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Kajairo & 4 other comedians who redefined Kenyan humour through parody

Kajairo’s lyrics in his music parodies sometimes spurred a lot of beef between him and artists who claimed that he was disrespecting their songs.

Kajairo, Padi Wubon, Eric Omondi and Fred Omondi

Parody is a unique style of art that brings humour and laughter through satirical imitation.

Kenya has seen a surge of immensely talented parody comedians who have not only made waves but have also made a lasting impact on the entertainment scene.

These comedians brilliantly use satire, mimicry, and witty commentary to provide a fresh perspective on everyday situations, public figures, and societal norms which leaves their audiences in stitches.

Today the likes of Dogo Charlie have emerged to be among the top parody creators in the country taking over from pioneers like Kajairo.


In this article, we look at comedians who established themselves as parody mavericks and left long-lasting marks using that style.

They are undoubtedly among the pioneers of comedy in Kenya. Comprising a trio of incredibly talented comedians—Tony Njuguna, Walter Mong'are (commonly known as Nyambane), and John Kiarie (popularly called KJ)—Redykyulass were a staple of Kenyan comedy for years.

Their comedy often revolved around satirical commentary on the country's political and social landscape. The group's name, a clever play on the word 'ridiculous,' was a fitting choice for their brand of humour.

Through a variety of characters and sketches, they fearlessly tackled pressing issues, lampooned politicians, and poked fun at societal norms.


Whether it was imitating political figures, exploring societal characters, or simply creating funny moments, Redykyulass had a unique way of making their audience laugh while also making them think.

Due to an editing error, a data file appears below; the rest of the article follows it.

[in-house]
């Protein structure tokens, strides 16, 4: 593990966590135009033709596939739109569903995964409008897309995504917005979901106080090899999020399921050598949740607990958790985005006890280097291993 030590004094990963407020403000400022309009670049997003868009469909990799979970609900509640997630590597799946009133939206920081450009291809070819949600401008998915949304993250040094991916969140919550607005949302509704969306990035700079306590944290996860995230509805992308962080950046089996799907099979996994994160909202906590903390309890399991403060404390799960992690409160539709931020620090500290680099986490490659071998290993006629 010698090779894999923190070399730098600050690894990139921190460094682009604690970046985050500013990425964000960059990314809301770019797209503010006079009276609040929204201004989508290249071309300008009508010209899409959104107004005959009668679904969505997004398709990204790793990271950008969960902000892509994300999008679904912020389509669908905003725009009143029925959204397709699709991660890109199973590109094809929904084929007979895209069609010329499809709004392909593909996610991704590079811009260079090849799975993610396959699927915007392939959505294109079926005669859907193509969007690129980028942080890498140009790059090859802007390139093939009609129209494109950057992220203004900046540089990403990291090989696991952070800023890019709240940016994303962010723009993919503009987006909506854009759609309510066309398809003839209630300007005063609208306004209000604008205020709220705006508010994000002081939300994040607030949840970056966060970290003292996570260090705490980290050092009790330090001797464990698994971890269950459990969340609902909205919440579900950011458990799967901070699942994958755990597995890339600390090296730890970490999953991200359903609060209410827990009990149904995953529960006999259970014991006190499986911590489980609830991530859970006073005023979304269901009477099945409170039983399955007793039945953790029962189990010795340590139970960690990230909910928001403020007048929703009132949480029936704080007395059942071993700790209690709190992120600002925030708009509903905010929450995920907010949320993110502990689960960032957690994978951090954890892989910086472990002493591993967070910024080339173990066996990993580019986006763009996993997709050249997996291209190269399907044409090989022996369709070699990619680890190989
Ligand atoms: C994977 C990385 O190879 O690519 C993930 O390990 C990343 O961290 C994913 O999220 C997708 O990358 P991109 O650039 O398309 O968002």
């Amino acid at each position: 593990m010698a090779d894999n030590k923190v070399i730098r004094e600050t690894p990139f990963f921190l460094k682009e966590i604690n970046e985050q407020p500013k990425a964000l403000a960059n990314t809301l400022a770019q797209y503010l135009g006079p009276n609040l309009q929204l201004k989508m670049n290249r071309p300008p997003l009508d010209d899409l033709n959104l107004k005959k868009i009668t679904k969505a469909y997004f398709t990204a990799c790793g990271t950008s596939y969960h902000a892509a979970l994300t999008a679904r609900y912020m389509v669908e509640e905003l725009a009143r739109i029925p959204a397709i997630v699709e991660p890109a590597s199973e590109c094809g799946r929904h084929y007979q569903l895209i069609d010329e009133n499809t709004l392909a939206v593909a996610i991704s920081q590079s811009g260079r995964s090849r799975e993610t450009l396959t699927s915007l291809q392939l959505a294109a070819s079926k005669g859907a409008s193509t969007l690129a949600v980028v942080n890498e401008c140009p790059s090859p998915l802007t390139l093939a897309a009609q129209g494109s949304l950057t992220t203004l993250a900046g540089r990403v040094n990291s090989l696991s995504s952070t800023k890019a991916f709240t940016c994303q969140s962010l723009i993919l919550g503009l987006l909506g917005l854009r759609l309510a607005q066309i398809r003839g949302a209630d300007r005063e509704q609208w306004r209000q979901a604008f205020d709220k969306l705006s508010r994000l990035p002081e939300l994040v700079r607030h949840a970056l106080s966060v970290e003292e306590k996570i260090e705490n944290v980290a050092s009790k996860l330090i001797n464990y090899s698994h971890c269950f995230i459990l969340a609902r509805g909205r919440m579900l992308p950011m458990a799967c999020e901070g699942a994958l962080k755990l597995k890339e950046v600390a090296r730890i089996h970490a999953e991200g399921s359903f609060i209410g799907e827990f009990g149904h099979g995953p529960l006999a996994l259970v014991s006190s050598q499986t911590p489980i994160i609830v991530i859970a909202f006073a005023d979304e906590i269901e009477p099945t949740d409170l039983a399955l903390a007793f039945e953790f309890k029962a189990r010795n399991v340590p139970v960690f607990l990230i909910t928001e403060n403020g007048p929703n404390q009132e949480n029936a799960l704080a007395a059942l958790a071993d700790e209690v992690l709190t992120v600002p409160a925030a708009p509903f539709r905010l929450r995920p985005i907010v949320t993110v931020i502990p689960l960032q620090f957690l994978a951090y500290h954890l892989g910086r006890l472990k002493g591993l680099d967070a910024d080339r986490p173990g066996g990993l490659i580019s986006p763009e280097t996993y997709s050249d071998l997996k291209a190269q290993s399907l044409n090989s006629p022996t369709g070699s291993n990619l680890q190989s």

Redykyulass's individual members have today ventured into various endeavours outside comedy.

Yet, their legacy as a groundbreaking comedy group endures, and their influence on Kenya's comedy scene remains palpable.


Peter Kaimenyi aka Kajairo surfaced almost two decades ago under the wings of Redykyulass.

He made parodies of songs which drew him even closer to the audience. Kajairo’s lyrics in his music parodies sometimes spurred a lot of beef between him and artists who claimed that he was disrespecting their songs.

The comedian even had a tiff with State House after he released a ragga song titled Mwai Kibaki, irking the then First Lady, the late Mama Lucy Kibaki, the song was banned.


Kajairo later joined Churchill Show where continued with his parody content alongside Padi Wubonn

Kajairo left a legacy and the parody industry he introduced in the country has now grown and parody artists even earn a living from it.

Nowadays, parodies attract even more views than the original versions of the songs.


Eric Omondi has made a significant mark on the Kenyan comedy scene right from when he stepped into the scene.

Known for his impeccable impersonations of celebrities and political figures, during his time on Churchill Show, Omondi left a huge mark in the scene thanks to his ability to mimic voices and mannerisms.


He has tackled everything from imitating former presidents to mimicking famous musicians, earning a massive following on social media and delighting fans with his hilarious parodies.

David Omondi popularly known as Padi Wubonn began his career as a comedian working together with Kajairo to entertain Churchill Show followers on stage with comic skits.

The skits grew so popular that he quit the show to start his solo career and came to the limelight through his parody song 'Ugali', which mimicked 'Cut It' by American rapper OT Genasis.


Although parody artists have been viewed as ‘parasites’ who depend on other artists, Padi strongly believes that parodies help the original songs gain traction, especially on social media and other digital platforms.

In a past interview, Pady revealed that despite the parody songs garnering good views on YouTube comedians earn nothing from them as they do not have the rights to the songs.


Younger brother to comedian Eric Omondi, Fred Omondi also used the platform at Churchill where he tried out a number of styles including parody.

He would rap rhymes which audiences loved and also worked on a number of projects with his brother Eric.

Although he did not stick to the craft for long, the short time he did it entertained his fans in a big way.


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